Operating any aircraft outside of the operational limits will result in structural damage or difficulty in aircraft control. It is very especially important that you, as the PIC, calculate and manage the weight and balance, to ensure the aircraft is in safe operation and within limits.

**A few Terms and Definitions we need to know before getting started.**

- The point at which the aircraft would balance if it were suspended at that point.*Center of Gravity (CG)*An imaginary line from which all measurements of the arm are*Datum -*taken.The horizontal distance in inches from the reference datum line to the CG*Arm -*Equals the weight x the arm.*Moment -*- the standard empty weight plus the weight of special equipment, paint, etc. that have been added. This number is found on the weight and balance sheet for the aircraft.*Basic empty weight*

One number we need known for calculation is the weight of fuel.

(AVGAS) - 6 pounds per gallon.*Aviation gas*

Think of an airplane as a seesaw, and the pivot point of the seesaw is the center of gravity (CG). The CG is the point at which all the weight is concentrated.

If too much weight is too far forward (forward CG) the nose of the aircraft becomes difficult to raise. Whereas if there is too much weight in the aft (aft CG), the aircraft is less stable, and tends to stall and recovery becomes difficult.

The forward and aft CG are referenced from the datum line. The datum line is established by aircraft manufactures and varies in location. The distance from the datum to any component part or any object loaded on the aircraft is called the arm.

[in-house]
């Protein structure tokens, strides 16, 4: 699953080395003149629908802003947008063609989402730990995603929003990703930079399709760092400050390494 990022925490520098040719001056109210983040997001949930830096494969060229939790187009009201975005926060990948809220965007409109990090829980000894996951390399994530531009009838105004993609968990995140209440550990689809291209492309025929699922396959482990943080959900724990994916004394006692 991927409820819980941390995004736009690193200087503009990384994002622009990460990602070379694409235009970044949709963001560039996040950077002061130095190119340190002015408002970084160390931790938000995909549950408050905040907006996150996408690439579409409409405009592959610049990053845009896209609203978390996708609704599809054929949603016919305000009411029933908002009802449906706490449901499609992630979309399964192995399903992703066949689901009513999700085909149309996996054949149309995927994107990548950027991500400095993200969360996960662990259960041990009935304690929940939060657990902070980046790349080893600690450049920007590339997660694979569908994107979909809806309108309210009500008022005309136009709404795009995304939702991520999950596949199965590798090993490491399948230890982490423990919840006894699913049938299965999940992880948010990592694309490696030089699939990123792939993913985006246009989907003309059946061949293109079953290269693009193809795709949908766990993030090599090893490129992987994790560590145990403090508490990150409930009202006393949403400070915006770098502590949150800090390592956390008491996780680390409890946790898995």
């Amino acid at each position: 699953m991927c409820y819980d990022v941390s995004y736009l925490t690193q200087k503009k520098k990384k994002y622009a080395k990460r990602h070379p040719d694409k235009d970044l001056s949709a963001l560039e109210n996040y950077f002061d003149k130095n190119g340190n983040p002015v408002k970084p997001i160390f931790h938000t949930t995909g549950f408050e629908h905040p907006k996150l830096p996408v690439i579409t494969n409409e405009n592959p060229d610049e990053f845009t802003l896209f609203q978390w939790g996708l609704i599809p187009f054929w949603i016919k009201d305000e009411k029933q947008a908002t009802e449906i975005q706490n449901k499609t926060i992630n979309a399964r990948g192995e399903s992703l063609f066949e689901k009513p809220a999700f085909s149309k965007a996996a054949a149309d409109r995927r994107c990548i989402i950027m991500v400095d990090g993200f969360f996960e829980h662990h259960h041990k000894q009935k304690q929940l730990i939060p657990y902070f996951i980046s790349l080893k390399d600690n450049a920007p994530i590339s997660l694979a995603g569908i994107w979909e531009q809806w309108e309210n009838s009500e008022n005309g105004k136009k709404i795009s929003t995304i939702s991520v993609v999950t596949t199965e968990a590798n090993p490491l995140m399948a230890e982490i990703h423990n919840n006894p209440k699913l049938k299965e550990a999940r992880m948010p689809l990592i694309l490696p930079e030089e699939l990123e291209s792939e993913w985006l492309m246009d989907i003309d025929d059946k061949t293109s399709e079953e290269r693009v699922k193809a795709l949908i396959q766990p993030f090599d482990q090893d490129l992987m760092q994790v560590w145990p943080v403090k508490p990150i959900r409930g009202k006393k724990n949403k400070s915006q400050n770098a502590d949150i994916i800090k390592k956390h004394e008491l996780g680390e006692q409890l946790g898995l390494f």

When the object or component is located aft of the datum, it is measured in positive inches; if located forward of the datum, it is measured in negative inches. The location of a component in inches is also referred to as station number.

If the weight of any object or component is multiplied by the distance from the datum (arm), the product is the moment.

(Weight x Arm = Moment)

**How to fill out a weight and balance**

It is not necessary to fill one out if flying to the practice area or flying on a short solo flight to a near by airport. However, figuring out the weight and balance should be good practice and completed prior to flying with family or friends on a cross-country flight, any overnight stay, or carrying a large load.

** NOTE:** A blank Weight and Balance form can be downloaded here.

All the weight and balance charts and tables are found in the aircraft POH.

To calculate the weight and balance we need to first find the Basic Empty Weight of the aircraft. This is found in the aircraft’s weight and balance sheet. Each aircraft has its own individual sheet that is filled out every time something gets removed or installed by an aircraft mechanic.

Next, we need to determine the weight of each person, baggage and fuel that will be loaded on the aircraft.

3. To find the Arm simply take the Weight and divide it by the Moment.

4. Once every block is filled out, add up all the weights to find the total. Then add up all of the moments to find the total and check to see if the airplane is within limits per the loading chart, shown above.

In the example on figure 2, the airplane is well within the Normal Category as shown on figure 3, represented by the star.

*Remember:*

The Basic Empty Weight of the aircraft is found in the aircraft’s weight and balance sheet.

Equals the weight x the arm. (To find the Arm simply take the Weight and divide it by the Moment).*Moment -*(AVGAS) - 6 pounds per gallon.*Aviation gas*All the weight and balance charts and tables are found in the aircraft POH.

*References: *

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